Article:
Fioricet overdose is a potentially deadly medical emergency that must be treated by medical professionals. If you suspect an overdose, call 911 immediately.

Fioricet Overdose Deaths

Barbiturates were commonly prescribed in the 1960s and 1970s. Now, benzodiazepines have mostly replaced barbiturate prescriptions because they are much safer. Because of the reduction in prescription frequency, barbiturate overdose deaths are relatively rare today. 

Statistics specific to barbiturate deaths are not readily available. According to the American Association of Poison Control Centers, however, the sedative/hypnotic/antipsychotic drug class (which includes barbiturates) was the fourth leading cause of poisoning in 2017. This drug class was responsible for 5.7% of poisonings, with nearly 150,000 exposures being reported. Some barbiturate deaths are purposeful, including suicide and capital punishment by lethal injection.

Fioricet Overdose Treatment

Fioricet overdose is a medical emergency that must be addressed by medical professionals. Because Fioricet overdose is often associated with respiratory depression, the first thing EMTs or doctors will do is ensure that the patient is able to breathe. Oxygen may be administered, and extreme cases may call for assisted or controlled ventilation. Intravenous fluids will typically be administered to prevent hypovolemic shock. In some cases, activated charcoal will be given to prevent acetaminophen-induced hepatotoxicity (liver failure). 

If other drugs (particularly opioids) were also used, emergency protocols must take them into account. Barbiturate overdose treatment must be done by medical professionals.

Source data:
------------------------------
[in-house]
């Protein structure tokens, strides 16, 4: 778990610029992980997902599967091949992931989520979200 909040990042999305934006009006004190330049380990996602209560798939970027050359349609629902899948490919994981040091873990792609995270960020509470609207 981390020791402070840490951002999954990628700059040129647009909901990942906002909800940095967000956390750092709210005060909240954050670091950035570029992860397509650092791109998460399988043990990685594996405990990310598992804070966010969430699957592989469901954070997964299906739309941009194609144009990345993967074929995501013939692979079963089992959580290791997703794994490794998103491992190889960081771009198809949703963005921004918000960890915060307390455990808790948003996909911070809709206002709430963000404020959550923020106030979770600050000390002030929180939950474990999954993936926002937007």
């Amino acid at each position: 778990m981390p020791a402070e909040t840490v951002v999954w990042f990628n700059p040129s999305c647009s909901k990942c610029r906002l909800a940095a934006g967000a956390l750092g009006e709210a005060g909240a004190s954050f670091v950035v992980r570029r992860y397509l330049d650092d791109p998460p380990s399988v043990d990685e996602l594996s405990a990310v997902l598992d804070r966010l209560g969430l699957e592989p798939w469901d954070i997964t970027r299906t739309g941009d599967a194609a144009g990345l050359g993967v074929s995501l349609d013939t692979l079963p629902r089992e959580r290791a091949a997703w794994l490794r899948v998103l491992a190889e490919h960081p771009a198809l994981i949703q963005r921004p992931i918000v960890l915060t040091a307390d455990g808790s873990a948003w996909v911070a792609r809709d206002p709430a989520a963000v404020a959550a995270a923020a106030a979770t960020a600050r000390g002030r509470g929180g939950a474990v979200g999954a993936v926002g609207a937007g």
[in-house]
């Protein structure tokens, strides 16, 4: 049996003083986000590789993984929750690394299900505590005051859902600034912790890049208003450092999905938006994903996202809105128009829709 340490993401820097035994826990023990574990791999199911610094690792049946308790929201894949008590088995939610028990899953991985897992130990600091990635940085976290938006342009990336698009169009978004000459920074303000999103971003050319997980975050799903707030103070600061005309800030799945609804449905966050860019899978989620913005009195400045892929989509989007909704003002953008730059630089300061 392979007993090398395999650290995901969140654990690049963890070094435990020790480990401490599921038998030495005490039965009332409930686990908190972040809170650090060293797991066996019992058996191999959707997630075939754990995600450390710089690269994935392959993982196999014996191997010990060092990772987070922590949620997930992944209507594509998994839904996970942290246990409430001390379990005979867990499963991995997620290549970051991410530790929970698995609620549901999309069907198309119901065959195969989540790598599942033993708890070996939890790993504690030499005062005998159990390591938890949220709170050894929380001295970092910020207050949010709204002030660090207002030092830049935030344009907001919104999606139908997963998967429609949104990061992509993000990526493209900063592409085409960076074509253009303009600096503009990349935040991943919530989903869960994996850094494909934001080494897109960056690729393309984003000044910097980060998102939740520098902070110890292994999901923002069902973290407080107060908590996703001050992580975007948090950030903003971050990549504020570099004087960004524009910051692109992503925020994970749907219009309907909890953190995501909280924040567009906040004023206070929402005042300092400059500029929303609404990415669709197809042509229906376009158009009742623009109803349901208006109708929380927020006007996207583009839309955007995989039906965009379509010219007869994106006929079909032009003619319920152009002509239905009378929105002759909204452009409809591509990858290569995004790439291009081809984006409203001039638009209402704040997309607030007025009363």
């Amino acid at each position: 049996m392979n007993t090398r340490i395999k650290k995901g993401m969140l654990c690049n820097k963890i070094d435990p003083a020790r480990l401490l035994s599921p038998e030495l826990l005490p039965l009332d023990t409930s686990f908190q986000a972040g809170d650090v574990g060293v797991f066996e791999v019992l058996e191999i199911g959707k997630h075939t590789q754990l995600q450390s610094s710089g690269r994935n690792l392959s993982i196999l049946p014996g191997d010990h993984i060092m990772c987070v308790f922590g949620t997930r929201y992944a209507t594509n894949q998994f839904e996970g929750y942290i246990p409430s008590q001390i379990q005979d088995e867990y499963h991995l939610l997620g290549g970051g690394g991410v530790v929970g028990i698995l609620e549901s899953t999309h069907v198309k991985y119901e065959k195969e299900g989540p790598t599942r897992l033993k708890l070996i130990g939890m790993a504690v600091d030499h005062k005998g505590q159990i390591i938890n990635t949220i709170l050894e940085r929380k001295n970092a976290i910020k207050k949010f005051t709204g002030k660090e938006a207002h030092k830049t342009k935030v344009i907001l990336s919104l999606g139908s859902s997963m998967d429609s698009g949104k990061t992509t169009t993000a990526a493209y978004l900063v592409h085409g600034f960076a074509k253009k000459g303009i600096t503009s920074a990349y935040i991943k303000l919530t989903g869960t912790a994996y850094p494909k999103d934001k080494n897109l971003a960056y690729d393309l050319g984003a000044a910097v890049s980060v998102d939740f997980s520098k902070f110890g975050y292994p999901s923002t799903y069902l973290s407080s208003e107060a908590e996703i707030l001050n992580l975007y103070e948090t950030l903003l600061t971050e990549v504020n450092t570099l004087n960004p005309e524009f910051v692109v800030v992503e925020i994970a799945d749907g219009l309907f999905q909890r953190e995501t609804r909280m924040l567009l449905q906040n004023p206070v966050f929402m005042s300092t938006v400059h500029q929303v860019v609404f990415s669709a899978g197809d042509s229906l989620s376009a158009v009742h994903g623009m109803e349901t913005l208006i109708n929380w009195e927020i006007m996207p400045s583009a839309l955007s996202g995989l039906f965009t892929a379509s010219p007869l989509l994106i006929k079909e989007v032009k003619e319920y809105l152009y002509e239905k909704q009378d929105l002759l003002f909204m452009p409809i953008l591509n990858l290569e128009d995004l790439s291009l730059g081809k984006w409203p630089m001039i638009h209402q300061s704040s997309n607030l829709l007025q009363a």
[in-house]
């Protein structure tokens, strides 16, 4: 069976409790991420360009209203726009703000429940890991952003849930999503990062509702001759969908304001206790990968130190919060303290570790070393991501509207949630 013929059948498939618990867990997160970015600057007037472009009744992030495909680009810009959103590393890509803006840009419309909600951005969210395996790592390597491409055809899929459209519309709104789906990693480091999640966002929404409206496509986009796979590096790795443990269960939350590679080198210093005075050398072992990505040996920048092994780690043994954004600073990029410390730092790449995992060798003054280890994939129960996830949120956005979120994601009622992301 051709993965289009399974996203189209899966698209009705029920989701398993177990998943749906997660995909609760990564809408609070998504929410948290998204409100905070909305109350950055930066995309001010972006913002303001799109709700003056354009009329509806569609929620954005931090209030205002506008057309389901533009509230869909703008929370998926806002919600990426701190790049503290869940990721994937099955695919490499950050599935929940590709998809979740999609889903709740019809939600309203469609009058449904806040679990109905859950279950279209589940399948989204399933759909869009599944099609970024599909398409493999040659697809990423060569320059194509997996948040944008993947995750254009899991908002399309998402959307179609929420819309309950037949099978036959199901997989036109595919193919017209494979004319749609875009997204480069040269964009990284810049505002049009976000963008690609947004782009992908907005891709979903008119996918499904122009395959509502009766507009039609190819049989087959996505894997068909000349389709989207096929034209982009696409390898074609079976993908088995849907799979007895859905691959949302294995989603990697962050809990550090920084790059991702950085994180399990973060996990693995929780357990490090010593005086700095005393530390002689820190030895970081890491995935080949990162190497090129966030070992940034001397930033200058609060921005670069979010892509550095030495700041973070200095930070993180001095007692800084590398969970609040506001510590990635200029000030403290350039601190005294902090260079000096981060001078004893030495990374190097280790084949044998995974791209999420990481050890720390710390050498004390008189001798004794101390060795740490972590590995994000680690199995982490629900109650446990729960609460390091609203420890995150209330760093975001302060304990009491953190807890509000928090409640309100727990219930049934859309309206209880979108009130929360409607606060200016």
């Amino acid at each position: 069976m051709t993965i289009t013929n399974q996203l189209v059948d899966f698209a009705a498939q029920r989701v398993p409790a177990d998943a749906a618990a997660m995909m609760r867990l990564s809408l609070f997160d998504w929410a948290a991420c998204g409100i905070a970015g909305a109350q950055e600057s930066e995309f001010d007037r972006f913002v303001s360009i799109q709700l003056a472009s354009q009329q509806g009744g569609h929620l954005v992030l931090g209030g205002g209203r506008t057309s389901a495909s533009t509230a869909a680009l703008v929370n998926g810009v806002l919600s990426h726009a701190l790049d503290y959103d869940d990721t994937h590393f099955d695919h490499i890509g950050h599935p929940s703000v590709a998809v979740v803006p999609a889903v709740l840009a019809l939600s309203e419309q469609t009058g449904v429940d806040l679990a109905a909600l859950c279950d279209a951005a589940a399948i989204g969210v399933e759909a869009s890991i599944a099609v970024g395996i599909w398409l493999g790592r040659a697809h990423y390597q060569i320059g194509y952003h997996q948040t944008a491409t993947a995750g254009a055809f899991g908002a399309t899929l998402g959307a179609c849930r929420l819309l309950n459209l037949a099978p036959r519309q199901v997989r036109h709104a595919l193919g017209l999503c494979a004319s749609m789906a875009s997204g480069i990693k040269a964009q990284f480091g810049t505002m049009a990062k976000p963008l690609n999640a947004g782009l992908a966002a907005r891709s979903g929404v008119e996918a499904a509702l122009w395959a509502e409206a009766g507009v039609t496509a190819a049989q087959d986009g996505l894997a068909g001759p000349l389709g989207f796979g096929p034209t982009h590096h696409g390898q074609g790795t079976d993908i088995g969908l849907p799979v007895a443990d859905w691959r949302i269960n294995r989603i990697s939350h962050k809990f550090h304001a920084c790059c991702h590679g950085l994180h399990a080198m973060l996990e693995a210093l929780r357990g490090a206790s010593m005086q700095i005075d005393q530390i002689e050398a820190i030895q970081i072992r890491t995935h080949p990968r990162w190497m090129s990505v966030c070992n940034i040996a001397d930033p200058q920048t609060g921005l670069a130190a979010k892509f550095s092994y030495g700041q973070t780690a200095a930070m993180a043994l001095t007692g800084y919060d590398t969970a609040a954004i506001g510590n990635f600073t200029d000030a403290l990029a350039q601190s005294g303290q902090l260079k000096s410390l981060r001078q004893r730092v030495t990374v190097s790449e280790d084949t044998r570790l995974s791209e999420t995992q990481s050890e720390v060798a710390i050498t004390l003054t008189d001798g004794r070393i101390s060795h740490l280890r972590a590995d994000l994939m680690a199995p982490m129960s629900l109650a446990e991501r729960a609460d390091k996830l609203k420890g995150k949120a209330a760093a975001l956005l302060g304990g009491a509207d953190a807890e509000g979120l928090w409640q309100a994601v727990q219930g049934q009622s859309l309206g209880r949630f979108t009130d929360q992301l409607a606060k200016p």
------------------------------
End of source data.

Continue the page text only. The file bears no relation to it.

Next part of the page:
Fioricet Overdose Prevention

The best way to prevent Fioricet overdose is to not use the drug. If you are prescribed Fioricet by your doctor, take it as prescribed. It should be used rarely and with caution. As with all barbiturates, Fioricet should never be taken daily. 

Common side effects of Fioricet include dizziness and mild lethargy. If you (or someone else) have taken Fioricet as prescribed and are concerned with how you feel, call 911. 

Barbiturate addiction can be extremely challenging to overcome. If you or a loved one is facing Fioricet dependency or addiction, The Recovery Village Ridgefield can help. Our multidisciplinary team is equipped to help you with the physical and psychological aspects of Fioricet detox and withdrawal. Our residential and outpatient programs have been successful in helping people overcome barbiturate addiction. Contact us today to learn how we can help.

Harvard Medical School. “Sedative, Hypnotic or Anxiolytic Drug Use Disorder.” Harvard Health Publishing, December 2018. Accessed August 1, 2019.

National Institute of Health. “Butalbital, Acetaminophen, and Caffeine.” The National Library of Medicine, February 2007. Accessed July 31, 2019.

Tulane University School of Medicine. “Barbiturate Toxicology.” May 2012. Accessed July 31, 2019.

Suddock, Jolee T.; Cain, Matthew D. “Barbiturate Toxicity.” NCBI StatPearls, November 2018. Accessed August 1, 2019.

American Association of Poison Control Centers. “The National Poison Data System Interactive Dashboard.” 2017. Accessed August 1, 2019.